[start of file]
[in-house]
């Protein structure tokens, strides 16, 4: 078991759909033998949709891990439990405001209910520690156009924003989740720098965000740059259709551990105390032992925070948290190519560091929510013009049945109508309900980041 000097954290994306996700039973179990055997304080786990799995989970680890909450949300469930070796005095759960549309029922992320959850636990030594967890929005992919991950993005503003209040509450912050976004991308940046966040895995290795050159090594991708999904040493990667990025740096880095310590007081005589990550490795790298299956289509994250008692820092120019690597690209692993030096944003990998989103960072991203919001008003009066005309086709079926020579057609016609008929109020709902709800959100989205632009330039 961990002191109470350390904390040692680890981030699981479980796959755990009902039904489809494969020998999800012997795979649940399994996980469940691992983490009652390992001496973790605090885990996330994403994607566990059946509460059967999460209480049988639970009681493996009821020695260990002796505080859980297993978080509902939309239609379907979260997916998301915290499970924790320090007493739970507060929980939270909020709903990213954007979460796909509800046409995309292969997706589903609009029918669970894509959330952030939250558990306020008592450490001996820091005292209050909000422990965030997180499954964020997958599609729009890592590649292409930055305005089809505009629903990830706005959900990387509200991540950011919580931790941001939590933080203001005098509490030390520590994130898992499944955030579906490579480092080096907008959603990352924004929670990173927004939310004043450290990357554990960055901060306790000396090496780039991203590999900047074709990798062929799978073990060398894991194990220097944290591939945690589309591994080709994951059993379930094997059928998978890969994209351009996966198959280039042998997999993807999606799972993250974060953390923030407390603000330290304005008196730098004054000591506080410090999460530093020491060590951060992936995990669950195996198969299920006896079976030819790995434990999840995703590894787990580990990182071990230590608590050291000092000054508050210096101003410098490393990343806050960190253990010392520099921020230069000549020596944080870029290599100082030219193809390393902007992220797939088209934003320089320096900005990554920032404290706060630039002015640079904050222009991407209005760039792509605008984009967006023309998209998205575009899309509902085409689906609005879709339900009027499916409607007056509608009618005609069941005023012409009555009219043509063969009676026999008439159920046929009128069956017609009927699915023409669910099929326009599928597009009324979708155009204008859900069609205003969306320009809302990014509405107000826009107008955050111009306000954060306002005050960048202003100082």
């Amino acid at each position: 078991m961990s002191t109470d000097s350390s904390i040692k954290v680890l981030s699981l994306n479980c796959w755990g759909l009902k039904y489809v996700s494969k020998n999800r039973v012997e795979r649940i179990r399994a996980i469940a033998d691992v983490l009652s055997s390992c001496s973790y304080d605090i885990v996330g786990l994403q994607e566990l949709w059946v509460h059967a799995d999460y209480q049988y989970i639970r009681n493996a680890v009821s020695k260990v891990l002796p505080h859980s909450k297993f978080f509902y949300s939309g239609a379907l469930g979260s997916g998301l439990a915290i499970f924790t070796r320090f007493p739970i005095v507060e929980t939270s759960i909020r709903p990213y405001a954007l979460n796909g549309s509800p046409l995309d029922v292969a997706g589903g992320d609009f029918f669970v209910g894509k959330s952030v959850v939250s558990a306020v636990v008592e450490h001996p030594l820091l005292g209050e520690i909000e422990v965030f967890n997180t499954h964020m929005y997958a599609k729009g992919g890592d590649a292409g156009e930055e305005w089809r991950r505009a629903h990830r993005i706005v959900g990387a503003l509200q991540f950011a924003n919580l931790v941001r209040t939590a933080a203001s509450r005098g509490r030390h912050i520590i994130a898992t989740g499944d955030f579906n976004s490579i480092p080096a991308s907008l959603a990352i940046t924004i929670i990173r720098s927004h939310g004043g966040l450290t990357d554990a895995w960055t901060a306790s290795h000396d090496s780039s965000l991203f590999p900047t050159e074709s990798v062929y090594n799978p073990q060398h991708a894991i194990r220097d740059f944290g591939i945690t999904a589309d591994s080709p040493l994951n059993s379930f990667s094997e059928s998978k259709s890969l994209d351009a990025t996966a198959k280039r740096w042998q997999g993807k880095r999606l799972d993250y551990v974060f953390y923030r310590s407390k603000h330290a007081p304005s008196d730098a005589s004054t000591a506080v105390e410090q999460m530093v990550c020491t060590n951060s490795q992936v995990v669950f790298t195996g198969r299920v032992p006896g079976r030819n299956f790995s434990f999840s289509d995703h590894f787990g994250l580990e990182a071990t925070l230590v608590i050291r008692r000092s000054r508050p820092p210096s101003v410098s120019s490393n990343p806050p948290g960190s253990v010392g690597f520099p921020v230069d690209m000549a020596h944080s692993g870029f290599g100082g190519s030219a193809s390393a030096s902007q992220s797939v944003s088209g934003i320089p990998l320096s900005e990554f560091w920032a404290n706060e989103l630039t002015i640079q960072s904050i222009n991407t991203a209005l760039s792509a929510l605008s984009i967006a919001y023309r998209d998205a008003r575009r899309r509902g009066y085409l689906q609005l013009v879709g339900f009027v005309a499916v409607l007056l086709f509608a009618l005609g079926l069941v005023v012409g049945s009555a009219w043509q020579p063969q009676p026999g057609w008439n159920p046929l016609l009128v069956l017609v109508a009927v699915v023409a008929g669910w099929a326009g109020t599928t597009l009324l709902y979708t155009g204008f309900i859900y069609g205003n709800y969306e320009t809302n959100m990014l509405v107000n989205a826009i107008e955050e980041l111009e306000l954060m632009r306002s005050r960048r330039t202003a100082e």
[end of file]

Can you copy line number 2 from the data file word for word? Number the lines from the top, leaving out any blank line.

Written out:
């Protein structure tokens, strides 16, 4: 078991759909033998949709891990439990405001209910520690156009924003989740720098965000740059259709551990105390032992925070948290190519560091929510013009049945109508309900980041 000097954290994306996700039973179990055997304080786990799995989970680890909450949300469930070796005095759960549309029922992320959850636990030594967890929005992919991950993005503003209040509450912050976004991308940046966040895995290795050159090594991708999904040493990667990025740096880095310590007081005589990550490795790298299956289509994250008692820092120019690597690209692993030096944003990998989103960072991203919001008003009066005309086709079926020579057609016609008929109020709902709800959100989205632009330039 961990002191109470350390904390040692680890981030699981479980796959755990009902039904489809494969020998999800012997795979649940399994996980469940691992983490009652390992001496973790605090885990996330994403994607566990059946509460059967999460209480049988639970009681493996009821020695260990002796505080859980297993978080509902939309239609379907979260997916998301915290499970924790320090007493739970507060929980939270909020709903990213954007979460796909509800046409995309292969997706589903609009029918669970894509959330952030939250558990306020008592450490001996820091005292209050909000422990965030997180499954964020997958599609729009890592590649292409930055305005089809505009629903990830706005959900990387509200991540950011919580931790941001939590933080203001005098509490030390520590994130898992499944955030579906490579480092080096907008959603990352924004929670990173927004939310004043450290990357554990960055901060306790000396090496780039991203590999900047074709990798062929799978073990060398894991194990220097944290591939945690589309591994080709994951059993379930094997059928998978890969994209351009996966198959280039042998997999993807999606799972993250974060953390923030407390603000330290304005008196730098004054000591506080410090999460530093020491060590951060992936995990669950195996198969299920006896079976030819790995434990999840995703590894787990580990990182071990230590608590050291000092000054508050210096101003410098490393990343806050960190253990010392520099921020230069000549020596944080870029290599100082030219193809390393902007992220797939088209934003320089320096900005990554920032404290706060630039002015640079904050222009991407209005760039792509605008984009967006023309998209998205575009899309509902085409689906609005879709339900009027499916409607007056509608009618005609069941005023012409009555009219043509063969009676026999008439159920046929009128069956017609009927699915023409669910099929326009599928597009009324979708155009204008859900069609205003969306320009809302990014509405107000826009107008955050111009306000954060306002005050960048202003100082």